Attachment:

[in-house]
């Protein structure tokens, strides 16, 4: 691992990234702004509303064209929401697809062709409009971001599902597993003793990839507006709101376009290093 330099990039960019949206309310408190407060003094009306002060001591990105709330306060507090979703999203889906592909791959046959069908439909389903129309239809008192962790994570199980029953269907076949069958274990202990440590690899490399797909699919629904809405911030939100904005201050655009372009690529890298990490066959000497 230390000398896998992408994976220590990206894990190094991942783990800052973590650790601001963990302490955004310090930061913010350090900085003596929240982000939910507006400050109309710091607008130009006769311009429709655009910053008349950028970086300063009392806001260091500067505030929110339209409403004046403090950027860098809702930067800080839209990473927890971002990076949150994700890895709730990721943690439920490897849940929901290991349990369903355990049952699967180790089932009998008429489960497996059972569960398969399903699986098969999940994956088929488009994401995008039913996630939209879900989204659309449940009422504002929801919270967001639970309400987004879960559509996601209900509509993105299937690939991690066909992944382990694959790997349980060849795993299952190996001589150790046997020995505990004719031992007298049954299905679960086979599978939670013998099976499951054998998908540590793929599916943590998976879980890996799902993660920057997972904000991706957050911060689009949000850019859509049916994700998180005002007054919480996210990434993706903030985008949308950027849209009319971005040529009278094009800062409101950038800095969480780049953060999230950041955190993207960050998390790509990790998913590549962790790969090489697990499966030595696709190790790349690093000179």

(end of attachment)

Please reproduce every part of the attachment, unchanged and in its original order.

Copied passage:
[in-house]
């Protein structure tokens, strides 16, 4: 691992990234702004509303064209929401697809062709409009971001599902597993003793990839507006709101376009290093 330099990039960019949206309310408190407060003094009306002060001591990105709330306060507090979703999203889906592909791959046959069908439909389903129309239809008192962790994570199980029953269907076949069958274990202990440590690899490399797909699919629904809405911030939100904005201050655009372009690529890298990490066959000497 230390000398896998992408994976220590990206894990190094991942783990800052973590650790601001963990302490955004310090930061913010350090900085003596929240982000939910507006400050109309710091607008130009006769311009429709655009910053008349950028970086300063009392806001260091500067505030929110339209409403004046403090950027860098809702930067800080839209990473927890971002990076949150994700890895709730990721943690439920490897849940929901290991349990369903355990049952699967180790089932009998008429489960497996059972569960398969399903699986098969999940994956088929488009994401995008039913996630939209879900989204659309449940009422504002929801919270967001639970309400987004879960559509996601209900509509993105299937690939991690066909992944382990694959790997349980060849795993299952190996001589150790046997020995505990004719031992007298049954299905679960086979599978939670013998099976499951054998998908540590793929599916943590998976879980890996799902993660920057997972904000991706957050911060689009949000850019859509049916994700998180005002007054919480996210990434993706903030985008949308950027849209009319971005040529009278094009800062409101950038800095969480780049953060999230950041955190993207960050998390790509990790998913590549962790790969090489697990499966030595696709190790790349690093000179």